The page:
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Issue #867: March 3-9, 2024

Q: I have a Samsung 16GB SD HC Micro card that was formerly used in a dash cam. It contains several directories that start with a period (see included graphic) but even those that do not are not erasable. None of the videos on the disk can be viewed (“corrupt file” error). I want to repurpose the SD card but cannot format it. I have tried all the usual stuff and even downloaded a partition manager that said it would format anything but nothing seems to work. I’ve tried the Microsoft suggested CMD prompt to do it and even that doesn’t work. Any suggestions on how to completely reformat the disk?

 – Fred W.
Shalimar, Florida

A: I have a few suggestions for you, Fred.  Whether they will work for you or not will depend on some information that you inadvertently left-out of your question.  No matter, we’ll step through it bit by bit, and I hope I hit on the solution for you.

I want to first say that despite their role as data mass-storage devices, flash devices – particularly “removable” ones – are unique, and should not always be handled like you would with say, a hard drive.  Many, if not most of the device access commands intended for hard drives will work on SD cards, thumb drives, etc., but not all of them.  Now, it’s not entirely clear to me if you’re using an SD card adapter to connect the card to your computer.  That’s important because SD cards (and adapters) can be write-protected with a mechanical switch on the side, and a write-protected card could account for your inability to format it.  If you’re using such a device, look for this switch, slide it to the other position, and try your format again.

As you probably already know, Windows does not allow you to start a filename or folder name with a dot.  But these files were not created by Windows – they were created by the dash cam.  That device’s manufacturer is apparently using dots in filenames as a method to protect the files in Windows.  You won’t be able to access them or delete them, because Windows can’t handle filenames that begin with a dot.  The only exception to that rule are entries named “.” and “..” that you’ll find in every folder of any device except that device’s root.  The single dot essentially means “this folder”, while the double dot means “this folder’s parent”.  In my opinion, these are most useful when writing batch file scripts that need to traverse folder hierarchies to process groups of files, but I’m sure there are other uses for them.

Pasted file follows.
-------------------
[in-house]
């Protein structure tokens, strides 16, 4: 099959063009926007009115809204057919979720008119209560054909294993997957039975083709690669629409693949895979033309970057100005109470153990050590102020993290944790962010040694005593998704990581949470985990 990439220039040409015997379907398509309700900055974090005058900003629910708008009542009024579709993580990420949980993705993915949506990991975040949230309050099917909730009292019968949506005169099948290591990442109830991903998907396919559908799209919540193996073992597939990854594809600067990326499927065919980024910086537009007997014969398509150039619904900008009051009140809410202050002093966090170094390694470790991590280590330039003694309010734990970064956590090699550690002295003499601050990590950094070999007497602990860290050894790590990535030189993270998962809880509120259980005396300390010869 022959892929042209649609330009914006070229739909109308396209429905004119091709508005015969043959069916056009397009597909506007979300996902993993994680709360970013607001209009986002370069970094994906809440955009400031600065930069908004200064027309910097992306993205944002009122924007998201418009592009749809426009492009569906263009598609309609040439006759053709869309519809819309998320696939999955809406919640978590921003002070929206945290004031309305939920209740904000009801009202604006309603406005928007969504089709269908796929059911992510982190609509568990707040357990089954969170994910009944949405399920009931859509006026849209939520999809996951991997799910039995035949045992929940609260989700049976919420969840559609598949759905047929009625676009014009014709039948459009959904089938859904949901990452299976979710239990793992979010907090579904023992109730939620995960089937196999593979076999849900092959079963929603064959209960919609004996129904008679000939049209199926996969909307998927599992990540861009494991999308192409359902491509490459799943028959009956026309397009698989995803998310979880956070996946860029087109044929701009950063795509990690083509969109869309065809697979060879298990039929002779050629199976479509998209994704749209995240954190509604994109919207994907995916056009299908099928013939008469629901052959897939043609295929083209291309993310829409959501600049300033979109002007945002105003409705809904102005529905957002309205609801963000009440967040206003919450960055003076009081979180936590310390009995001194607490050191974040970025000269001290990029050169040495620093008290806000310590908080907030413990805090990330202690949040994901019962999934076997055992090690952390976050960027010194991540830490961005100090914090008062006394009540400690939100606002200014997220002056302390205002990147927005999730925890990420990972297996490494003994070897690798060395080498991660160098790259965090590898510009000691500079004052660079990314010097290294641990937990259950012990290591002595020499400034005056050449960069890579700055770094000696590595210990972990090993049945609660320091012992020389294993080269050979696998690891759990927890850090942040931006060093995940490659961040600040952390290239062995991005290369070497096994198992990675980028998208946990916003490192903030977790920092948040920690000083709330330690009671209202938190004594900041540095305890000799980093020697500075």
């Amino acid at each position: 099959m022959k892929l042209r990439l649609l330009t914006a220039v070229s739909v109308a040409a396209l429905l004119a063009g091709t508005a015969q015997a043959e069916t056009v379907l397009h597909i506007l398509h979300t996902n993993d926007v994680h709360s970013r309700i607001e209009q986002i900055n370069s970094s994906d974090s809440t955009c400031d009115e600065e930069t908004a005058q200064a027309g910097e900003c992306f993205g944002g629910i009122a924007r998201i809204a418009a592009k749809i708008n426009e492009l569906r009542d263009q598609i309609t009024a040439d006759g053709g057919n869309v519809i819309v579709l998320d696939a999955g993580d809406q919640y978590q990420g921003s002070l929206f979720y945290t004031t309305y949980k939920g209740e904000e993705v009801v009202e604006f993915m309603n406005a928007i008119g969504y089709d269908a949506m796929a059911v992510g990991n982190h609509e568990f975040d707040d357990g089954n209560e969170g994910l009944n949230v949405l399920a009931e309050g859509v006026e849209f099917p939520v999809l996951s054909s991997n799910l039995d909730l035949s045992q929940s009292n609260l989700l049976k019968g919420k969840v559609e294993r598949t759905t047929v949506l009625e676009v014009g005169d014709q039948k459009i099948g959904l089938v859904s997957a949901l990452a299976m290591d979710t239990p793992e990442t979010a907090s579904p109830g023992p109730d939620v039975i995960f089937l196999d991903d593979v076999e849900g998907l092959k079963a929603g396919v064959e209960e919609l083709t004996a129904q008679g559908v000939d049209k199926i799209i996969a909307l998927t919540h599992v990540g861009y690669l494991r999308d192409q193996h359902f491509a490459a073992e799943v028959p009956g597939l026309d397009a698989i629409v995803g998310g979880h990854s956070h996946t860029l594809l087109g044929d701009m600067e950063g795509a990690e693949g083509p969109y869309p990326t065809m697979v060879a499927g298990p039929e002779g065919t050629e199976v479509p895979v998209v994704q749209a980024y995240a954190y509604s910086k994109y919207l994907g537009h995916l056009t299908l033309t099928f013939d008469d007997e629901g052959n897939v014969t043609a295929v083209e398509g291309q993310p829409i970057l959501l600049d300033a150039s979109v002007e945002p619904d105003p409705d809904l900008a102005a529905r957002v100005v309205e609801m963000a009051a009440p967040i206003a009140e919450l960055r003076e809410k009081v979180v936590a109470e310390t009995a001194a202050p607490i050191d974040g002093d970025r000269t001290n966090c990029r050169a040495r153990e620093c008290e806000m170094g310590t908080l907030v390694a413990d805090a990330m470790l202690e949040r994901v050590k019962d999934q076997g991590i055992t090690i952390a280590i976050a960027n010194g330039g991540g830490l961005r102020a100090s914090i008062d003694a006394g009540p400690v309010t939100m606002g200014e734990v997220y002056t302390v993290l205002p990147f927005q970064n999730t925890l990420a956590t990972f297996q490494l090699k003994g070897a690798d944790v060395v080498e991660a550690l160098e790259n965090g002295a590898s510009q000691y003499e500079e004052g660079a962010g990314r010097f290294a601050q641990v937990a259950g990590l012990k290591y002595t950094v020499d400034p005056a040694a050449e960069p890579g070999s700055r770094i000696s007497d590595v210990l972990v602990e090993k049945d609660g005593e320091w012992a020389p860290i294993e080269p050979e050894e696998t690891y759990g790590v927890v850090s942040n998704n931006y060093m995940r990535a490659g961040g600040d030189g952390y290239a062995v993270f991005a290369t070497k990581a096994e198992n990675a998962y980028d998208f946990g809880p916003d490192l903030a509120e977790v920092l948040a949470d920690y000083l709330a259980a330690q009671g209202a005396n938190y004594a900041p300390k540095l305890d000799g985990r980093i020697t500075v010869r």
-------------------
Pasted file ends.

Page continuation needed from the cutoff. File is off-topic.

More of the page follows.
In theory, as long as the device isn’t write-protected, a standard format command should be able to recover the space on the drive and make even a corrupted device usable again.  I wish you had told me the exact error message you’re getting rather than just “cannot format it” and “doesn’t work.”  Do you know the type of file system implemented on the card?  If it’s anything other than NTFS (New Technology File System) or FAT32 (File Allocation Table – 32 bit) that could cause a problem, but not one so monumental that it can’t be overcome by using the FORMAT command with the Quick Format option turned off, or the partition manager you said you tried.

There’s one thing we haven’t talked about yet, and that’s the one thing we know can format that particular SD card.  I’m talking about the dash cam that you took it out of.  Despite their size, these devices have a tiny, highly limited operating system built in that allows them to perform all the necessary functions of writing and deleting files.  In every case I’ve ever seen, they also have the ability to format media, to prep it for use in the device.  I suggest you fire up that old dash cam, insert this media, and see what you can accomplish.  Once the dash cam has had a chance to clean it up, remove old or corrupt files, or even format it altogether, perhaps you’ll have better luck reformatting it on a PC.  


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